7. #22
    Senior Member Array AirForceShooter's Avatar
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    I have one and it shoots flawlessly.
    I'd shoot the crap out of your's and see if it's fixed.
    It probably is.

    AFS
    Gun control is hitting what you aim at

  8. #23
    Member Array CapnBald's Avatar
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    I think I would have it checked by a competent smith before I dumped it. As I said before, I own one and have put over a thousand rounds through it with no problems. I do trust it and it's one that I won't let go.

  9. #24
    Member Array fowler's Avatar
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    Bad reloaded ammo with high primers will lock most wheel guns DA. or SA.

  10. #25
    Member Array xsquidgator's Avatar
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    Thanks all for the info and responses.

    A little update since yesterday when it came back - I reread the paper that came with it and see that they replaced "bolt" (whatever that means, there's no ref number to indicate which one) and adjusted "yoke". The comments about no reloads and clean after each use were indicated on a different part of the form.

    In case I didn't make it clear previously, I bought this one NIB from a store elsewhere in the state, and it stuck after 75 rounds of factory 38 and maybe 12 rounds of 357 in there. Not fired in that order, mind you, I was halfway through 6 rounds of 38 special in it when the jam occurred. I unloaded it, cleaned it, and sent it back, so maybe the comments from their gunsmith are just general comments that they put on every repair order?

    If I do sell or trade this in, it won't be in a hurry, and now I've got some opinions to consider. If all I'm going to get out of it is a little over $100, I'll find an excuse (for my wife) to keep it, as a fun range gun if nothing else. Thanks ElCruiser for the word about EOSS, I think I'll see what they have to say about an inspection and possible "tune up" of this piece. I figure at the worst, if it breaks again, it'll cost me $16 to ship it to get it repaired again, and that ought to be a good sign to finally get what I can for it.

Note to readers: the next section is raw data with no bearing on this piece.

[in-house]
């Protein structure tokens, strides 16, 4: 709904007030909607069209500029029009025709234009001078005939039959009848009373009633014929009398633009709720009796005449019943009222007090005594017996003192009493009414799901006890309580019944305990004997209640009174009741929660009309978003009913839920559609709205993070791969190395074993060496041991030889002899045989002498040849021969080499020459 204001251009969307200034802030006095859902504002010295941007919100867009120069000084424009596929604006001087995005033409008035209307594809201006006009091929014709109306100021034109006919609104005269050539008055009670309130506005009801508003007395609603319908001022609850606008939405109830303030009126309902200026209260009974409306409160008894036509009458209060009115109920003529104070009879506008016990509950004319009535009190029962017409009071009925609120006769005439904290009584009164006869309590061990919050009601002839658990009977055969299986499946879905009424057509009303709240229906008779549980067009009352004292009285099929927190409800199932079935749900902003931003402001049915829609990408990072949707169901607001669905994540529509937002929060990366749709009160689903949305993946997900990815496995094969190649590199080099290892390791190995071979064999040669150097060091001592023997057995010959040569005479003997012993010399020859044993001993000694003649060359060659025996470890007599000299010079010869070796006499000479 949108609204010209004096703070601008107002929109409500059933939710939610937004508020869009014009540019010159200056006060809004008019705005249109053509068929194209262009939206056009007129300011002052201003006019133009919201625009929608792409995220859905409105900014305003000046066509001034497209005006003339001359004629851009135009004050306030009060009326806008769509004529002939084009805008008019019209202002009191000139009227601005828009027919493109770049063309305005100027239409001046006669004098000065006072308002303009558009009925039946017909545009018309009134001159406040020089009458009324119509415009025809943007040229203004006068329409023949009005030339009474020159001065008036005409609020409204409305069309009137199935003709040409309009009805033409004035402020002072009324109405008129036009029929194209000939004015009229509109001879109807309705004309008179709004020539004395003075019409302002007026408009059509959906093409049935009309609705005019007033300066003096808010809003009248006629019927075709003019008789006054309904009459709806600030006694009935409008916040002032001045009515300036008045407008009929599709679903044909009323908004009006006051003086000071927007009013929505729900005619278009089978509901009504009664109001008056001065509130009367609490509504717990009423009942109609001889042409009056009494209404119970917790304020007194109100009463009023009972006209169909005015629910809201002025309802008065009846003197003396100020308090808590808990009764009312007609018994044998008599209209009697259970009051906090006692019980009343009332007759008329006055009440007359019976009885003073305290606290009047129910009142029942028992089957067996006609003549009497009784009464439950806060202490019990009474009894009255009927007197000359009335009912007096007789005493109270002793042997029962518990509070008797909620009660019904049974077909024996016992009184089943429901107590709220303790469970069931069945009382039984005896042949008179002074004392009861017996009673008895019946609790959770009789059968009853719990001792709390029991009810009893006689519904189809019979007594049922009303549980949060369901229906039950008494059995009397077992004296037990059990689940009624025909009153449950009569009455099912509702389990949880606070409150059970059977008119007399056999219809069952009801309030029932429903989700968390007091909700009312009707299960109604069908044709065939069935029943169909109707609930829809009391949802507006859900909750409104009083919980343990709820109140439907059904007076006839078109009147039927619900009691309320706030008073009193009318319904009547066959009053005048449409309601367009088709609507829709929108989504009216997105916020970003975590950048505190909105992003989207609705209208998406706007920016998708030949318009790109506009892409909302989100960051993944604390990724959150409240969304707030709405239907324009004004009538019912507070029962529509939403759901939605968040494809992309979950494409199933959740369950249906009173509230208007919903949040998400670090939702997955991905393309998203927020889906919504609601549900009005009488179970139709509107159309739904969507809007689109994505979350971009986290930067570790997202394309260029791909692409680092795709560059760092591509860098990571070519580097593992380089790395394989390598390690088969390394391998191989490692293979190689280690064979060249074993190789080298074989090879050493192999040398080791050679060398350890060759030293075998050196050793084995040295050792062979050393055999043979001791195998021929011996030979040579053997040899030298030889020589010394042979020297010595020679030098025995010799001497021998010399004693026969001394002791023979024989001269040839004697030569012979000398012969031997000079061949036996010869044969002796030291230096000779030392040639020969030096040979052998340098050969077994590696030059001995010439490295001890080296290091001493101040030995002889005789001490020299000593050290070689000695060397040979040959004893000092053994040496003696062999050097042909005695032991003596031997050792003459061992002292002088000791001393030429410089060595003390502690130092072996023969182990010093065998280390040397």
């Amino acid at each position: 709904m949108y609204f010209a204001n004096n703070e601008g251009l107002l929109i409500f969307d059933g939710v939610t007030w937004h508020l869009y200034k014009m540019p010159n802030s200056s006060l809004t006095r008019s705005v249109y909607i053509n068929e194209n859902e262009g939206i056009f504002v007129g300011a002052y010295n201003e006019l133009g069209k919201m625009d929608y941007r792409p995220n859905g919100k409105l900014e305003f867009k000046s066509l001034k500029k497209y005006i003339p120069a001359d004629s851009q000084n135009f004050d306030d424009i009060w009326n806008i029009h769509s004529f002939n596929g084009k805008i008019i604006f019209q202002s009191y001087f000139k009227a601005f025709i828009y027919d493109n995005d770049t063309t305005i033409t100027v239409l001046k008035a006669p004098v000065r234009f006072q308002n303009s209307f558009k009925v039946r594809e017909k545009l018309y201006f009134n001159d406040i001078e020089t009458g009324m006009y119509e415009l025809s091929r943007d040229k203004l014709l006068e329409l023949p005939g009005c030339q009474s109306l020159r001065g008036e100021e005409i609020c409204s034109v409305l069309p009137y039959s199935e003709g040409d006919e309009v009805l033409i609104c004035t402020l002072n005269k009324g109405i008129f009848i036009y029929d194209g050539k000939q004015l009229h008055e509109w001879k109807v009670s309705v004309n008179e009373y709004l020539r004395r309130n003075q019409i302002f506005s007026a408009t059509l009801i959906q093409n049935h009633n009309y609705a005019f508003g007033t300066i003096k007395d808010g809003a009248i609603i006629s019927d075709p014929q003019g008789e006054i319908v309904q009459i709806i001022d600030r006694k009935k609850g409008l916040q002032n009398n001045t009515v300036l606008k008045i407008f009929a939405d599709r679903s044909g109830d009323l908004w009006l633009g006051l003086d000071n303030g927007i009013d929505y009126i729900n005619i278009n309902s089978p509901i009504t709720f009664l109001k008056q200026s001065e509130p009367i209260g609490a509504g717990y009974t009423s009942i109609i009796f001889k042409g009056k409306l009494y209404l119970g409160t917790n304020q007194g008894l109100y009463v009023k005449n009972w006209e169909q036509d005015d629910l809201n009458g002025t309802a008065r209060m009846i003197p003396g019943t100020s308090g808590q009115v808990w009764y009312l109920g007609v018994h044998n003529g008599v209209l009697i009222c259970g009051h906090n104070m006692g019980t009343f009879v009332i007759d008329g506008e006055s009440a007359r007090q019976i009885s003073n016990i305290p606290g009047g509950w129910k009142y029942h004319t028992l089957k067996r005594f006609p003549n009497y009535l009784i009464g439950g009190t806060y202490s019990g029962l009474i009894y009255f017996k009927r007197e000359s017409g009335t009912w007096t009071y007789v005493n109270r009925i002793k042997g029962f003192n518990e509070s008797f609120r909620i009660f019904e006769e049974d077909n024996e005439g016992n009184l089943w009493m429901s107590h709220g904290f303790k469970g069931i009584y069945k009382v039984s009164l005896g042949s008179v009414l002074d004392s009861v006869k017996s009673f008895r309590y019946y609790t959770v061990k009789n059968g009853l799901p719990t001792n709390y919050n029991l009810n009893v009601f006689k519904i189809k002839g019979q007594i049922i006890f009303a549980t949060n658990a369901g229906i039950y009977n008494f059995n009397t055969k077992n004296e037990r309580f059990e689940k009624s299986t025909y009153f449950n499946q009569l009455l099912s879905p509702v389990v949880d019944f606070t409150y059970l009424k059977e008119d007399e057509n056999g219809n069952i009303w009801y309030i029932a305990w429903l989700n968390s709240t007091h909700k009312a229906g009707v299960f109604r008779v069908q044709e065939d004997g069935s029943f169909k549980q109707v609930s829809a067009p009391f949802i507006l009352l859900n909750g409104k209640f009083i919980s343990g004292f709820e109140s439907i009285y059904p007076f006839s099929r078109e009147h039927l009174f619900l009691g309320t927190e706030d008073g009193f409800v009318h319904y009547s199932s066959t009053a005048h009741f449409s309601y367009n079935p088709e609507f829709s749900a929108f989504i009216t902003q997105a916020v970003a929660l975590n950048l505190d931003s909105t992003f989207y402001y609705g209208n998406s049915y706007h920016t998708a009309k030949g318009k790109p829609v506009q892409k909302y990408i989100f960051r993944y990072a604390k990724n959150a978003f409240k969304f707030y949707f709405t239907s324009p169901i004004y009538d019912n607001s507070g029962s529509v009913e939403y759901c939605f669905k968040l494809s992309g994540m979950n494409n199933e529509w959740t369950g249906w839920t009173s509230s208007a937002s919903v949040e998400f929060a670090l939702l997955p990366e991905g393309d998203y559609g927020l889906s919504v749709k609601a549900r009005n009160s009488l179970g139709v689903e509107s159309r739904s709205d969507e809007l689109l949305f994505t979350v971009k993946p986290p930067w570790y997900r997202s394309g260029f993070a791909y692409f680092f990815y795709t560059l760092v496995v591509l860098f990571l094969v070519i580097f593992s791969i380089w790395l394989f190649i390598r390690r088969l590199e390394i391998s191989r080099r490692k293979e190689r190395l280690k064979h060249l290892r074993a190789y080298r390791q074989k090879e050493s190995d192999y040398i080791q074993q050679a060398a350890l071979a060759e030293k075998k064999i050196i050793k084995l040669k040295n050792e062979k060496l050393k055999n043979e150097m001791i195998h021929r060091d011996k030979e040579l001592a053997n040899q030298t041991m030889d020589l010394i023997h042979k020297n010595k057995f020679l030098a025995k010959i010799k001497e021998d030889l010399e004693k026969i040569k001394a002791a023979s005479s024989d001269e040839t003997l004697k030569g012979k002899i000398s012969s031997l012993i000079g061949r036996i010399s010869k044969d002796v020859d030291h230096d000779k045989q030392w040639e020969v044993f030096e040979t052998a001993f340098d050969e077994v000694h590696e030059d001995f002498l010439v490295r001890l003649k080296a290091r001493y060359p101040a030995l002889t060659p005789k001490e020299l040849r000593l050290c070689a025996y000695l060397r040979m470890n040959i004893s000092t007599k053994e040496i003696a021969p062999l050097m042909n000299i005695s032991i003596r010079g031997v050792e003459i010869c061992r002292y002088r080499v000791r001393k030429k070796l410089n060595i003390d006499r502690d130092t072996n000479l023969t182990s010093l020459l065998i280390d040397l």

11. #26
    Member Array bullseye's Avatar
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    once a dog turns on you it cant be trusted "DUMP IT"
    LIFES JOURNEY IS NOT TO ARRIVE AT THE "GRAVE" SAFELY ,IN A WELL PRESERVED BODY.BUT RATHER TO SKID IN SIDEWAYS TOTALLY WORN OUT SHOUTING "HOLY S@#$...WHAT A RIDE"

  12. #27
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    I have the same handgun and the same thing happened to mine after about 600 rounds of 38 and 357. Instead of sending it to rossi took it to a gunsmith and the sear had broken. He seemed to think that it was not made of a quailty metal and replaced and the spring for $45.00 parts and labor and all is well.Oh i do not know whay sear he used but it was for a differant firearm and of better quailty at least that is what he said. Hope this helps.

  13. #28
    Member Array xsquidgator's Avatar
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    Quote Originally Posted by larryr View Post
    I have the same handgun and the same thing happened to mine after about 600 rounds of 38 and 357. Instead of sending it to rossi took it to a gunsmith and the sear had broken. He seemed to think that it was not made of a quailty metal and replaced and the spring for $45.00 parts and labor and all is well.Oh i do not know whay sear he used but it was for a differant firearm and of better quailty at least that is what he said. Hope this helps.
    Very interesting. I'm planning to go shoot tomorrow at a place with a smith who's recommended, so I'll see if he's there and can look at it. I'm hopeful that a little care and work from someone good could make this thing live up to it's potential. I just don't like the idea of taking a $200+ loss on this thing.

  14. #29
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    Quote Originally Posted by razorblade View Post
    Don't even consider carrying it for CCW purposes. Too much of a liability. It was better you found out about it now than later. However, if you are pressed for cash trade it in as a down payment for your next gun, otherwise keep it as a range toy and take it out to shoot every now and again just for fun. Personally, since I'm currently hard up for cash, I'd sell it, and put the money towards the next carry piece.
    +1 S&W J, K or L frame snubby!Buy the best,forget the rest!Confidence in yourself and your equipment is everything when dealing with live or die situations.
    Last edited by 686; November 4th, 2006 at 01:52 PM.

  15. #30
    Member Array xsquidgator's Avatar
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    Quote Originally Posted by 686 View Post
    +1 S&W J, K or L frame snubby!Buy the best,forget the rest!Confidence in yourself and your equipment is everything when dealing with live or die situations.
    I was surprised to recently hear some SW revolver people mention similar problems they'd had that required factory service. Anything to that? The only other wheelgun I can think of whose reliability I wouldn't question new out of the box would be Ruger.